How Fashion and Consumerism Hurt the Planet

Proceed with caution: I sometimes can't help but suck the fun out of everything. My parents love to remind me about this, like during Thanksgiving dinner when I gave a speech about Native American land and climate change instead of saying what I was thankful for. The next day, my dad came home from Black Friday shopping and I told him that his new red shirt wasn't as red as the blood from the cruel labor that was used in its production. So if shopping is fun for you, then I apologize because I've been practicing sucking the fun out of things that people enjoy!

Don't get me wrong, I get it! We want to look hot! We want to use our clothing and appearance as a way to express who we are! We want to save money from our job that doesn't pay quite enough so we look for the stores with the best deals and cheap items! It's SO easy to be sucked into a world that tells us to stay up to date with fashion, buy new things, buy cheap things, and when you realize that everyone else starts wearing mustard yellow instead of maroon, you better jump in the car as quick as you can and head to the mall so that you can update your closet or else you're gonna look so totally lame!

How can we escape this industry that presses us to continue in a cycle of waste? First, we should try to fully understand the impact that this has on lives beyond our own. There are negative social and economical impacts of the fashion industry, but for now let's take a look at how consumerism is killing our planet. Just after the oil industry, the fashion industry has grown to be the second largest environmental polluter in the world.

Consumerism in Numbers

Each year, 80 billion pieces of clothing are produced. Fashion brands that once released two seasonal collections a year for summer and winter, now have new fashion trends for each of the 52 weeks in a year. In just 20 years, fashion industry consumerism has increased 400%. The average person wears a piece of clothing only 7 times and wastes 80 pounds of clothing each year. On average, 70-80% of clothes in a woman's wardrobe are not actually worn.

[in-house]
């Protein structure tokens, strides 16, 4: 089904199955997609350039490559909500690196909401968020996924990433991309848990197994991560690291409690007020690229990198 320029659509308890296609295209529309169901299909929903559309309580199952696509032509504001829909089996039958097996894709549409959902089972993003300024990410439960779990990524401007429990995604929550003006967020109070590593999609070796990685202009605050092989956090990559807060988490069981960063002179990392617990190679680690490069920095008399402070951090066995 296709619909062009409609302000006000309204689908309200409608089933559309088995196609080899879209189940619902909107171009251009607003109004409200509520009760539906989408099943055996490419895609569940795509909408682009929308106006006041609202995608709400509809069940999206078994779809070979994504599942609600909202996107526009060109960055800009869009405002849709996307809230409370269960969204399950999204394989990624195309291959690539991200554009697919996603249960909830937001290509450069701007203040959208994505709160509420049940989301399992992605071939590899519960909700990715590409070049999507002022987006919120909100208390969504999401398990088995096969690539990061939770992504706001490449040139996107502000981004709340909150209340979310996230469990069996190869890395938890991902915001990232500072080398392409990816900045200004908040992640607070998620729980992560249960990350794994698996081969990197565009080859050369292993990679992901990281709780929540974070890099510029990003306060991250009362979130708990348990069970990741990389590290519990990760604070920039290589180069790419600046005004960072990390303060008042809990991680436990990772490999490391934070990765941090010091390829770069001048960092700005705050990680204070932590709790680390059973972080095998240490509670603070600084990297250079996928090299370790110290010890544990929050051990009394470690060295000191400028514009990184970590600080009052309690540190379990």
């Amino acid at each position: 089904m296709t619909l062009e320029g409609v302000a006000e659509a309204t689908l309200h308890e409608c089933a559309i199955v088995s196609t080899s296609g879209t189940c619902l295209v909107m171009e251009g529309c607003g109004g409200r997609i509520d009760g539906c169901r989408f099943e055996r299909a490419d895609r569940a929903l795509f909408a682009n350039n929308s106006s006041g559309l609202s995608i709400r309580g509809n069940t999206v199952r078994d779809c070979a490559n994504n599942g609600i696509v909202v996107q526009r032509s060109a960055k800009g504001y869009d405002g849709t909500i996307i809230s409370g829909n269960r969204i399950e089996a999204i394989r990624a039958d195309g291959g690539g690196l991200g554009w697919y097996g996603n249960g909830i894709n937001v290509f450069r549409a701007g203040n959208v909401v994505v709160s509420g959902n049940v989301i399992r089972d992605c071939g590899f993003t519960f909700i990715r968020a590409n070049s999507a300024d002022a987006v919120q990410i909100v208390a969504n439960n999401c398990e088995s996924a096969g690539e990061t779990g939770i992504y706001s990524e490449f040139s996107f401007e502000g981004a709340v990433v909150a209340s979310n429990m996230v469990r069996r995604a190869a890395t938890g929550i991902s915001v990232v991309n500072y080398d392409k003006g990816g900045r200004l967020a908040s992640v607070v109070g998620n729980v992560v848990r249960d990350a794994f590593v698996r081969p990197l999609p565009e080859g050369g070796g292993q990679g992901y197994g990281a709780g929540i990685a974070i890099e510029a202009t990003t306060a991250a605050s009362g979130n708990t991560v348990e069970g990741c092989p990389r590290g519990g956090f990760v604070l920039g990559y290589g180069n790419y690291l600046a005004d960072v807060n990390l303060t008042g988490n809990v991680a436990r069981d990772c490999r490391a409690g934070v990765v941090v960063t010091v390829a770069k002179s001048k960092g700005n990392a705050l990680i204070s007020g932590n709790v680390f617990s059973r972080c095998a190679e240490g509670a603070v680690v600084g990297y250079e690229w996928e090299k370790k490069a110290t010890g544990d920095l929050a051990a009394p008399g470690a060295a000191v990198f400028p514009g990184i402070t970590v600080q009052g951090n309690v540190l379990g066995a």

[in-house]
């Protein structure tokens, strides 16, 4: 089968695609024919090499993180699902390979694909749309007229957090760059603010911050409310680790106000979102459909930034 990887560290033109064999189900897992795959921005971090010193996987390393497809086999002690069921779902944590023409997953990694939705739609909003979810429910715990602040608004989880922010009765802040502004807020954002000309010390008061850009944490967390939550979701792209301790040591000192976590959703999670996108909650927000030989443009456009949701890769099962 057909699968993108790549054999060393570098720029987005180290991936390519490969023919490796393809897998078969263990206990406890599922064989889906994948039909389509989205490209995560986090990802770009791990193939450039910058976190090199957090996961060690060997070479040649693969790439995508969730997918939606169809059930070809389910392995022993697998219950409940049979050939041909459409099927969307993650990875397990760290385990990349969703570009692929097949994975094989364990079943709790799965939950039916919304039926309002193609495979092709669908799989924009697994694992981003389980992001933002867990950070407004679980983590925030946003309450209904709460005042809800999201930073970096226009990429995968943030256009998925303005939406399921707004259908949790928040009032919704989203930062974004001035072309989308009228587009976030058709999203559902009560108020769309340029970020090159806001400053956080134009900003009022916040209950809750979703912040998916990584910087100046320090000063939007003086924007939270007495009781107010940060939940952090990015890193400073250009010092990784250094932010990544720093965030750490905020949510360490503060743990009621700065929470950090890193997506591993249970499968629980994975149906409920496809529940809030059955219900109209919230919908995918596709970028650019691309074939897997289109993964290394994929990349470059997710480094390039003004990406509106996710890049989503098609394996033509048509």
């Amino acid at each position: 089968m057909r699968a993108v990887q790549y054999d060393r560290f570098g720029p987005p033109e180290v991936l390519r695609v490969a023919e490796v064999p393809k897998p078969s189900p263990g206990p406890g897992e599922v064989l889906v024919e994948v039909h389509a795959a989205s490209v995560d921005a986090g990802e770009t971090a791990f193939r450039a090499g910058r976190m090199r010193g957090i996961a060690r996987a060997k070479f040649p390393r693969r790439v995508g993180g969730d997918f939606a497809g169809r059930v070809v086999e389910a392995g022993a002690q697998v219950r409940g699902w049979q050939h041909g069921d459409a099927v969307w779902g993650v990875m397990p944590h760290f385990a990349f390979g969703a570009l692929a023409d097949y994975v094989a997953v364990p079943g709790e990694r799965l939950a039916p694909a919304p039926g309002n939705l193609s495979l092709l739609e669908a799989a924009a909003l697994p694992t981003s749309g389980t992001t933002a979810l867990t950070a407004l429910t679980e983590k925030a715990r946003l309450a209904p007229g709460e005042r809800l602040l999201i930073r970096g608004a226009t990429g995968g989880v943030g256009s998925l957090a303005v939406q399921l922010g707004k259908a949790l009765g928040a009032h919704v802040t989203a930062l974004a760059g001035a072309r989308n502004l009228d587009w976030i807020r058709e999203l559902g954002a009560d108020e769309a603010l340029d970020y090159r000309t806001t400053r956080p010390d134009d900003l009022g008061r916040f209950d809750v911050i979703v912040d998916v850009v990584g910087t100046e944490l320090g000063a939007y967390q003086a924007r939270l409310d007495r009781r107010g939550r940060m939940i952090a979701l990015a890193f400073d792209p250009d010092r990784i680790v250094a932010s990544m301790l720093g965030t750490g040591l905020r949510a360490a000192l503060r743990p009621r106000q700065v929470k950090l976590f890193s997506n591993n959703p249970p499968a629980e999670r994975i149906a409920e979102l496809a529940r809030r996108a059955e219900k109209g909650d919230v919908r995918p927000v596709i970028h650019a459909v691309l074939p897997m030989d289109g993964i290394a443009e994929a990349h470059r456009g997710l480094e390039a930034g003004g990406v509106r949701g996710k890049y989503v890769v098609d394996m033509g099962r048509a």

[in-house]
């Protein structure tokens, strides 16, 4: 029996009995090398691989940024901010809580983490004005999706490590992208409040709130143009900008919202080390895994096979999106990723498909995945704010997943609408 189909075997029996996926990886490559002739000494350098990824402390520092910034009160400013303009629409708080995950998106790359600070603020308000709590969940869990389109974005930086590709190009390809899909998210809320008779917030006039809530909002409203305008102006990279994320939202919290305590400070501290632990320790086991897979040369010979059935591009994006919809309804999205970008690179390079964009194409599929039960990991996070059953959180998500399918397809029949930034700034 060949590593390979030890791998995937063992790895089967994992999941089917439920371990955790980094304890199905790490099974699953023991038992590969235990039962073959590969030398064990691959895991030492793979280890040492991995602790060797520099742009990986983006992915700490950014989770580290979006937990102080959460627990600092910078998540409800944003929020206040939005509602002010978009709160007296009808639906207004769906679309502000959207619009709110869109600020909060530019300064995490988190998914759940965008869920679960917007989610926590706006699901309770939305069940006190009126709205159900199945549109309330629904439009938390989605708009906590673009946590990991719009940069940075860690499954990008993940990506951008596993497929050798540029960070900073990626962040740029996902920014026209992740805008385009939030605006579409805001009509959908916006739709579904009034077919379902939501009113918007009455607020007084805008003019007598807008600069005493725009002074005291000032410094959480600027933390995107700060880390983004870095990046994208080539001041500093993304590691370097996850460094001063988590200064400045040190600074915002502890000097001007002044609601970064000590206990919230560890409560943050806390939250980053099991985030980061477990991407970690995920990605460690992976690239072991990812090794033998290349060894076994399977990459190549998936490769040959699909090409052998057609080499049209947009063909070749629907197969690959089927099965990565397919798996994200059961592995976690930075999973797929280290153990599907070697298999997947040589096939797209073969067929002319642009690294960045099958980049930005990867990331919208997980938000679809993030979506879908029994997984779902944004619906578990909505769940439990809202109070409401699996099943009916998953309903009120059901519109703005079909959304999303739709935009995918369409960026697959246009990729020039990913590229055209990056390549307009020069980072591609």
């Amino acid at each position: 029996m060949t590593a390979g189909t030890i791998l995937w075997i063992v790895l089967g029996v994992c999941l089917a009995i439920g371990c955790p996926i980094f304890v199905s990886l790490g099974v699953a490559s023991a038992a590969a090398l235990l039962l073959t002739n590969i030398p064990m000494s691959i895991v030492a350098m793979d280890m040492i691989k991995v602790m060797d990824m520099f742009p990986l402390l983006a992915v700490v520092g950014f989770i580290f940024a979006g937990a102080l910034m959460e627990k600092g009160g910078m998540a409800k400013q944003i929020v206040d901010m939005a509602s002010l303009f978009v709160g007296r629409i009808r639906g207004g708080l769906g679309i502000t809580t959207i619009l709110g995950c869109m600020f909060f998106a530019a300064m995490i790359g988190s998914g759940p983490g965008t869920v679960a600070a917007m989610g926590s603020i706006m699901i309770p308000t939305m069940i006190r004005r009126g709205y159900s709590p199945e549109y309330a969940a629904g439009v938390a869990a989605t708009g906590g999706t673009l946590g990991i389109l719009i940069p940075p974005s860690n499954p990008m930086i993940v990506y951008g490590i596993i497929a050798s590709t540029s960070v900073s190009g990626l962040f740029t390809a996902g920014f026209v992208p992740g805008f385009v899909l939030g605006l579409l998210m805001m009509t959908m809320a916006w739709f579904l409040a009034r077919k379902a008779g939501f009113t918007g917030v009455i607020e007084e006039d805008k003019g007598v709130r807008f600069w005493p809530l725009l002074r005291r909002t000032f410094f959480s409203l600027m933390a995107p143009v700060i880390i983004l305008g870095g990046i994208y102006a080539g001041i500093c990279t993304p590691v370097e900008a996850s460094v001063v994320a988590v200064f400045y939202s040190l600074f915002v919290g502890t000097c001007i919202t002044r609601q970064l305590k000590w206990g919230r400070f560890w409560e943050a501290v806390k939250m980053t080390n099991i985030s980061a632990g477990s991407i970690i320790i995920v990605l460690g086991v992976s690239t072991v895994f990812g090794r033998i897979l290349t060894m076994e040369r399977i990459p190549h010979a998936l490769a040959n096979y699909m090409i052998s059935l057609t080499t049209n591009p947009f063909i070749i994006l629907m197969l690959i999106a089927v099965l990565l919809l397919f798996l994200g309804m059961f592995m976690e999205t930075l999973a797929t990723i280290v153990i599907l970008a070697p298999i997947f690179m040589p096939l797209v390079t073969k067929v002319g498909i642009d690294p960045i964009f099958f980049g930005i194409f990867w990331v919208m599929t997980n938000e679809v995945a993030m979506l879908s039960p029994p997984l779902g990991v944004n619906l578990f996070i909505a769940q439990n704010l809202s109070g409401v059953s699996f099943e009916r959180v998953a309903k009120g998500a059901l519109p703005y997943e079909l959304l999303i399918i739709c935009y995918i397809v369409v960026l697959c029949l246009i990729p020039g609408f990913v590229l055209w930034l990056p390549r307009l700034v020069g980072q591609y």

If all human beings had the lifestyle of the average American consumer, there would need to be four earths to sustain our consumption.

"Throwaway Fashion"

Throwaway fashion takes into account the fast-changing trends decided by the fashion industry. If you know that what's in style this seasons will be out of style by next year, it is understandable why it would make sense to buy the cheapest product in the market. Because styles are constantly changing, products are made to be cheap and easily accessible.

With throwaway fashion taking over, our understanding of what a piece of clothing means has changed as well. When my mom was growing up she got to go to the store and pick out a couple new dresses every year to prepare for the upcoming school year. Because each year she would come home with 4 or 5 new, well-made dresses, she cherished them with all of her heart. She took care of her dresses, she was grateful for them, and she never thought to ask for more than what she was given. It was a different time. Now, I can go to a store and buy a nice dress for less than $10. I don't have to care if it shrinks in the wash, if I stain it with wine, or if I decide it's ugly in a week because with $10 more, I'll just replace it with another one!

The average piece of clothing lasts three years before it is thrown away. Of all clothes thrown away or given away, 85% end up either in a landfill or are burned.